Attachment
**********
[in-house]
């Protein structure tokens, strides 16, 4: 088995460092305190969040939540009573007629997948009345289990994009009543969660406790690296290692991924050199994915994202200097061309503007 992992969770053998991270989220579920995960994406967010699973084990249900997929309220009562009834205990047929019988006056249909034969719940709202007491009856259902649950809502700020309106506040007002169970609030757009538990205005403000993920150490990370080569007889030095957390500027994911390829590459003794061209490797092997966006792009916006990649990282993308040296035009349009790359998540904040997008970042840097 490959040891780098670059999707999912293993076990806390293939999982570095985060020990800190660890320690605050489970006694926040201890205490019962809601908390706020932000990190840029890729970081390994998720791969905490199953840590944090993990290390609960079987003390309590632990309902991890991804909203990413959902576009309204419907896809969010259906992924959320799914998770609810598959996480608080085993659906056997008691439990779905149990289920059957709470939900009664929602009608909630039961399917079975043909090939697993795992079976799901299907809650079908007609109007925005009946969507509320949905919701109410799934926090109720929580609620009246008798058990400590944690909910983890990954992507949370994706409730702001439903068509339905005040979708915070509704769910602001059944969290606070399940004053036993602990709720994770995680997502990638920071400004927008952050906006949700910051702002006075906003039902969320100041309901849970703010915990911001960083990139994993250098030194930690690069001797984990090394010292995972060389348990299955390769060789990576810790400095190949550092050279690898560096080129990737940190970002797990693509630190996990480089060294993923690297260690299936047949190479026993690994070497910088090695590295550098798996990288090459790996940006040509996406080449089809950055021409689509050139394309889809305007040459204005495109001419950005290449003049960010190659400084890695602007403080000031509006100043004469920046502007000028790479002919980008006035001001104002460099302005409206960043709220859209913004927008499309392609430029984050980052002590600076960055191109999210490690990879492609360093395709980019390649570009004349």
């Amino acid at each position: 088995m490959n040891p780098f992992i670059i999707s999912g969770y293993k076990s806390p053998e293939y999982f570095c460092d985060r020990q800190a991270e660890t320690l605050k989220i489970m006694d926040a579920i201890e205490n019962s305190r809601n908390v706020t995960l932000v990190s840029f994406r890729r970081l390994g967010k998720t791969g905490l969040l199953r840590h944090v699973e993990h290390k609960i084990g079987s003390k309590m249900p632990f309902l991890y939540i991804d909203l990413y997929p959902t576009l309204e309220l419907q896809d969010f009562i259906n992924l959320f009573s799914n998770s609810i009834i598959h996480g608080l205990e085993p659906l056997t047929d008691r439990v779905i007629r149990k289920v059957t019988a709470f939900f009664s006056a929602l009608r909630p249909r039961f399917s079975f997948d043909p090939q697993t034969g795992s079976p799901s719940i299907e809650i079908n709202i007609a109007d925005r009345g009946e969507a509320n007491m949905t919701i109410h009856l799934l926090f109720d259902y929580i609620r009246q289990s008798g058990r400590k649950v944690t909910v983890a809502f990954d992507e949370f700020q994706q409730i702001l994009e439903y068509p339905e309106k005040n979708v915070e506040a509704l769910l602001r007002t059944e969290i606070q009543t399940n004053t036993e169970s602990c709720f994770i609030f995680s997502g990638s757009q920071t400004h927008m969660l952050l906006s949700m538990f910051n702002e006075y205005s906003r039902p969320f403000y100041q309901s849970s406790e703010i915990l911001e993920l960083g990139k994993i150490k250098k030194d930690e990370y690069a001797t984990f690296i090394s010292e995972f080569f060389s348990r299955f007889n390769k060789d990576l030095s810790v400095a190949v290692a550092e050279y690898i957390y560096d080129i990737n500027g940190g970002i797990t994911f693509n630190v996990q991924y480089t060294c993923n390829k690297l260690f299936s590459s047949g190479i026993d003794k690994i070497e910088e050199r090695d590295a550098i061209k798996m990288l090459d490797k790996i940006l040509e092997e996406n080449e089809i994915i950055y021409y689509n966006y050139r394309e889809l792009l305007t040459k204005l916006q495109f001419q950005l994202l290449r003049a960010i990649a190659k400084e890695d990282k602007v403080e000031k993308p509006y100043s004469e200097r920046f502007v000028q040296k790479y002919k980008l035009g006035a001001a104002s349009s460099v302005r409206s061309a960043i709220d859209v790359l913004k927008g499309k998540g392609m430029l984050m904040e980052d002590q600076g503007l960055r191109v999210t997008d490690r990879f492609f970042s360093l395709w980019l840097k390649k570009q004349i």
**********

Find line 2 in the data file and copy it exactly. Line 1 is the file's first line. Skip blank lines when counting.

């Protein structure tokens, strides 16, 4: 088995460092305190969040939540009573007629997948009345289990994009009543969660406790690296290692991924050199994915994202200097061309503007 992992969770053998991270989220579920995960994406967010699973084990249900997929309220009562009834205990047929019988006056249909034969719940709202007491009856259902649950809502700020309106506040007002169970609030757009538990205005403000993920150490990370080569007889030095957390500027994911390829590459003794061209490797092997966006792009916006990649990282993308040296035009349009790359998540904040997008970042840097 490959040891780098670059999707999912293993076990806390293939999982570095985060020990800190660890320690605050489970006694926040201890205490019962809601908390706020932000990190840029890729970081390994998720791969905490199953840590944090993990290390609960079987003390309590632990309902991890991804909203990413959902576009309204419907896809969010259906992924959320799914998770609810598959996480608080085993659906056997008691439990779905149990289920059957709470939900009664929602009608909630039961399917079975043909090939697993795992079976799901299907809650079908007609109007925005009946969507509320949905919701109410799934926090109720929580609620009246008798058990400590944690909910983890990954992507949370994706409730702001439903068509339905005040979708915070509704769910602001059944969290606070399940004053036993602990709720994770995680997502990638920071400004927008952050906006949700910051702002006075906003039902969320100041309901849970703010915990911001960083990139994993250098030194930690690069001797984990090394010292995972060389348990299955390769060789990576810790400095190949550092050279690898560096080129990737940190970002797990693509630190996990480089060294993923690297260690299936047949190479026993690994070497910088090695590295550098798996990288090459790996940006040509996406080449089809950055021409689509050139394309889809305007040459204005495109001419950005290449003049960010190659400084890695602007403080000031509006100043004469920046502007000028790479002919980008006035001001104002460099302005409206960043709220859209913004927008499309392609430029984050980052002590600076960055191109999210490690990879492609360093395709980019390649570009004349």